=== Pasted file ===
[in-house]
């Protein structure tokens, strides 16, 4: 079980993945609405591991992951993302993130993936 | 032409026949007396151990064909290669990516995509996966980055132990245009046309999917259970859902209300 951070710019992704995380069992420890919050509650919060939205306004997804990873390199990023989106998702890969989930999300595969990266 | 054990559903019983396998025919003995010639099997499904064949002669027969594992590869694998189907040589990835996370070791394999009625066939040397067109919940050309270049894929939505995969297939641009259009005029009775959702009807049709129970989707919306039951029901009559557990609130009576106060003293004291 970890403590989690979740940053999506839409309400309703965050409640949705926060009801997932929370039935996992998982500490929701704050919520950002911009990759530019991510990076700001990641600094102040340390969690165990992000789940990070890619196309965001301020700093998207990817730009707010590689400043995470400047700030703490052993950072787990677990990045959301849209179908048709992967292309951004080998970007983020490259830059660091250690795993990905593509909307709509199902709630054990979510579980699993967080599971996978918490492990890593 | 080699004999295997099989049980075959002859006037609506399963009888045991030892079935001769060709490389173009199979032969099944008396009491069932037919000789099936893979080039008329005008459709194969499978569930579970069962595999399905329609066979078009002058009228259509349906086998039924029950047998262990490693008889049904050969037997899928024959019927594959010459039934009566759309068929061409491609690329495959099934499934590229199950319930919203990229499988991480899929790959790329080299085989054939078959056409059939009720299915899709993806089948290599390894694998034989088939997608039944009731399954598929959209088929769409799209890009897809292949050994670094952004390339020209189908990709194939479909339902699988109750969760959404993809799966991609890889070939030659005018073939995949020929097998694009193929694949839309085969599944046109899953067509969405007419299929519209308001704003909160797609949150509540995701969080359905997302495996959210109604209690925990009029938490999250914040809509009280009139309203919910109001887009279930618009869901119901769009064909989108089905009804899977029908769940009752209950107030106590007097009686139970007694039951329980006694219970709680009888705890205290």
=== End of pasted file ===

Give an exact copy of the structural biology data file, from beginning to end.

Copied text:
[in-house]
């Protein structure tokens, strides 16, 4: 079980993945609405591991992951993302993130993936 | 032409026949007396151990064909290669990516995509996966980055132990245009046309999917259970859902209300 951070710019992704995380069992420890919050509650919060939205306004997804990873390199990023989106998702890969989930999300595969990266 | 054990559903019983396998025919003995010639099997499904064949002669027969594992590869694998189907040589990835996370070791394999009625066939040397067109919940050309270049894929939505995969297939641009259009005029009775959702009807049709129970989707919306039951029901009559557990609130009576106060003293004291 970890403590989690979740940053999506839409309400309703965050409640949705926060009801997932929370039935996992998982500490929701704050919520950002911009990759530019991510990076700001990641600094102040340390969690165990992000789940990070890619196309965001301020700093998207990817730009707010590689400043995470400047700030703490052993950072787990677990990045959301849209179908048709992967292309951004080998970007983020490259830059660091250690795993990905593509909307709509199902709630054990979510579980699993967080599971996978918490492990890593 | 080699004999295997099989049980075959002859006037609506399963009888045991030892079935001769060709490389173009199979032969099944008396009491069932037919000789099936893979080039008329005008459709194969499978569930579970069962595999399905329609066979078009002058009228259509349906086998039924029950047998262990490693008889049904050969037997899928024959019927594959010459039934009566759309068929061409491609690329495959099934499934590229199950319930919203990229499988991480899929790959790329080299085989054939078959056409059939009720299915899709993806089948290599390894694998034989088939997608039944009731399954598929959209088929769409799209890009897809292949050994670094952004390339020209189908990709194939479909339902699988109750969760959404993809799966991609890889070939030659005018073939995949020929097998694009193929694949839309085969599944046109899953067509969405007419299929519209308001704003909160797609949150509540995701969080359905997302495996959210109604209690925990009029938490999250914040809509009280009139309203919910109001887009279930618009869901119901769009064909989108089905009804899977029908769940009752209950107030106590007097009686139970007694039951329980006694219970709680009888705890205290």